About one-half of the audience dispersed upon Mr. Parsons’ motion and Mr. Fielden’s suggestion. Mr. Parsons got down from the wagon and went a few feet north, where his family and Mrs. Holmes were seated, assisted them down, and they went together to Zepf’s hall, and where there when the bomb exploded. [A. 224, 238, Vol. M., 125.]

This is all the testimony connecting Mr. Parsons in any way with the Haymarket meeting.


Chapter I. Reminiscences of Albert R. Parsons.


Parsons’ Boyhood Days

Taken from a Correspondence to the Courier-Journal, Louisville, Ry., September 21, 1886.

In speaking of the career of Anarchist Parsons in Waco, a Memphis gentleman who was intimate with him there, says: “I knew him intimately when I lived in Waco in 1866. In fact, we have slept together more than once. He was a devilish good fellow, too, and I am sorry to know that he is in such a scrape.”

“How was he regarded in Waco?”

“As a well-disposed, well-mannered young man, a little wild, as most of us where in those days—in fact, as wild as a buck; but I never heard of his doing anything desperate. He moved in the best society the place afforded, and his pleasant ways made him welcome wherever he went. He was not at all reckless or quarrelsome, but was as clean grit as any man that ever drew breath in Texas. He showed what he was made of on one occasion, when there was a collision between the citizens and the Federal soldiers stationed at Waco. I never saw a braver man than Albert Parsons, and, mark my words, when death comes he will face it like a thoroughbred.”

Personal Reminiscences of Albert R. Parsons.

By an Old Friend and Comrade.

I first met Albert R. Parsons in 1880, but for two or three years had few opportunities of becoming better acquainted. I first realized the natural power and vigor of his character at a mass-meeting of the Telegraphers’ Union during their great strike in 1883. On the evening of August 3 he delivered a speech that stirred the large audience to the highest pitch of enthusiasm. His eloquent words put new strength and courage in the hearts of those who were struggling against a great monopoly for a chance to live, and started many a young thinker in the study of social and industrial science. It is to be regretted that this speech was not preserved; it was a most able arraignment of the present system, containing nothing which could be termed “incendiary,” being full of logic and fair reasoning.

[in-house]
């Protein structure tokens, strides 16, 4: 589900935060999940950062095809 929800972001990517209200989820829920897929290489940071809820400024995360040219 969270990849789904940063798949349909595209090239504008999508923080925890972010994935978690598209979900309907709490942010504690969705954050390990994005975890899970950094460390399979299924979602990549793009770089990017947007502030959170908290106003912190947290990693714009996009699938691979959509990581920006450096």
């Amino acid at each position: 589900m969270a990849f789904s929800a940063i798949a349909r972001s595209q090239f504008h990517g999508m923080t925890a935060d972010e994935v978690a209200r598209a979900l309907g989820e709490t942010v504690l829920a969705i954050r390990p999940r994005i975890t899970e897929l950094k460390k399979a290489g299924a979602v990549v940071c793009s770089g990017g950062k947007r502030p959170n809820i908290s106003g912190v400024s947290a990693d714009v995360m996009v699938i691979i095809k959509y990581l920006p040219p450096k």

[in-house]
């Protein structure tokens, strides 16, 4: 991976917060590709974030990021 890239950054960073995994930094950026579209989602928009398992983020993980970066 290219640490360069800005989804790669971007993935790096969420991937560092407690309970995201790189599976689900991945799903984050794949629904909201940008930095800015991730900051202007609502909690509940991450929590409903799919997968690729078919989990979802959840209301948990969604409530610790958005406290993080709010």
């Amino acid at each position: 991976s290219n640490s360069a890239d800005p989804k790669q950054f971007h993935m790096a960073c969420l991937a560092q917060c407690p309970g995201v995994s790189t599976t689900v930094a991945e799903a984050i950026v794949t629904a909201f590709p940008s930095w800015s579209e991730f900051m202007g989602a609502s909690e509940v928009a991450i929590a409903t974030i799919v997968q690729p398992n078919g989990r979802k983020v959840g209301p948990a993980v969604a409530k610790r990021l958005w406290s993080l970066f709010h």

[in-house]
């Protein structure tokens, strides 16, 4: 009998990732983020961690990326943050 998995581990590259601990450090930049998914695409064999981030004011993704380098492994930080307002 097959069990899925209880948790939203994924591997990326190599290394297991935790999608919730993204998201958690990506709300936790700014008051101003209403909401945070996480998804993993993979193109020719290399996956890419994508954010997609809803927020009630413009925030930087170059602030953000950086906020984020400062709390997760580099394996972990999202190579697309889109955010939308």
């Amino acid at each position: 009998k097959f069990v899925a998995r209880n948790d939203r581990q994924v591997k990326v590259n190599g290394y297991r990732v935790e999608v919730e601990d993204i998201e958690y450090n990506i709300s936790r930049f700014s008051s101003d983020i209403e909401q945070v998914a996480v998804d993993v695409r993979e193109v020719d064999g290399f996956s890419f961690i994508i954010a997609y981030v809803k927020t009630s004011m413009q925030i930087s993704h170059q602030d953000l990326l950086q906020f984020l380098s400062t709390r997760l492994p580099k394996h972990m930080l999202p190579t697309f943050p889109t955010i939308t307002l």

In the winter of 1883-4 I joined the American Group of the International, and for over two years missed no regular meetings held by that organization; most of these were attended by Mr. Parsons, and nearly always addressed by him. During this time he made frequent agitation trips, speaking wherever an opportunity occurred, and accepting every invitation his time and strength would permit of. He was at one time invited to present his views of Socialism to a society connected with Dr. Thomas’ church; he there made a most remarkable speech, impressing his hearers in spite of themselves and astonishing the learned listeners that a “workingman” and a much-abused Socialist should speak to them so ably and so well. One who was not kindly disposed toward the speaker’s theories, after hearing him on this occassion proposed in answer to John Swinton’s published request for the coming orator, the name of Albert R. Parsons. No audience or circle of people ever in any way disconcerted him. Dignified and eloquent before a society of cultured students, he was also genial, witty, and sociable in a crowd of merry-makers; he was equal in debate with the most learned, and could at the same time make himself clearly understood by the most unlettered. He could dive deep into metaphysics or philosophy with the student, and exchange light repartee and brilliant nothings with the gay and light-hearted. My home at that time was near that of the Parsons’, and those weekly walks with Mr. and Mrs. Parsons and sometimes one or two other friends are memorable incidents in my life. He was an exellent mimic, and would sometimes, where he thought no one would be hurt, “take off” the eccentricities of people in a very laughable manner. Whatever the subject talked of he was ever interesting. I used to believe nothing in life could be more pleasant than to gather with Mr. Parsons, his wife, Mr. Spies, Mr. Fielden, and others around a table, or in a social circle, and listen to the conversation that flowed and sparkled on so smoothly.

I was appointed by the Alarm Publishing Association as an assistant editor of the Alarm in January, 1885. I was associated with its able founder from that time until the appearance of the last number under his supervision, April 24, 1886.

Next to the last speech I heard from Mr. Parsons while free was in March, 1886, at 106 East Randolph street, on his return from his trip through the eastern coal mines. It was a clear, orderly, truthful array of facts, with conclusions most ably drawn and eloquently presented.

I saw him next on the 4th of May in the afternoon, at the Alarm office.

He had that morning returned from Cincinnati, and was inquiring about the meetings that were being arranged in the city. I went home with his wife and himself and took supper, and from there we, with their children, went to the Group meeting held in the Alarm office. He was pleasant and talkative, giving us incidents of his journey, and speaking hopefully of the future of our cause. The story of that evening has often been told; how he, with Fielden and others, were sent for to come and speak at the Haymarket; how we all followed; how they addressed the large meeting as they had often done before; how Bonfield’s men were hurried on to break up a meeting already dispersing; how the fatal bomb was thrown by some unknown hand; how the crowd was scattered and shot into.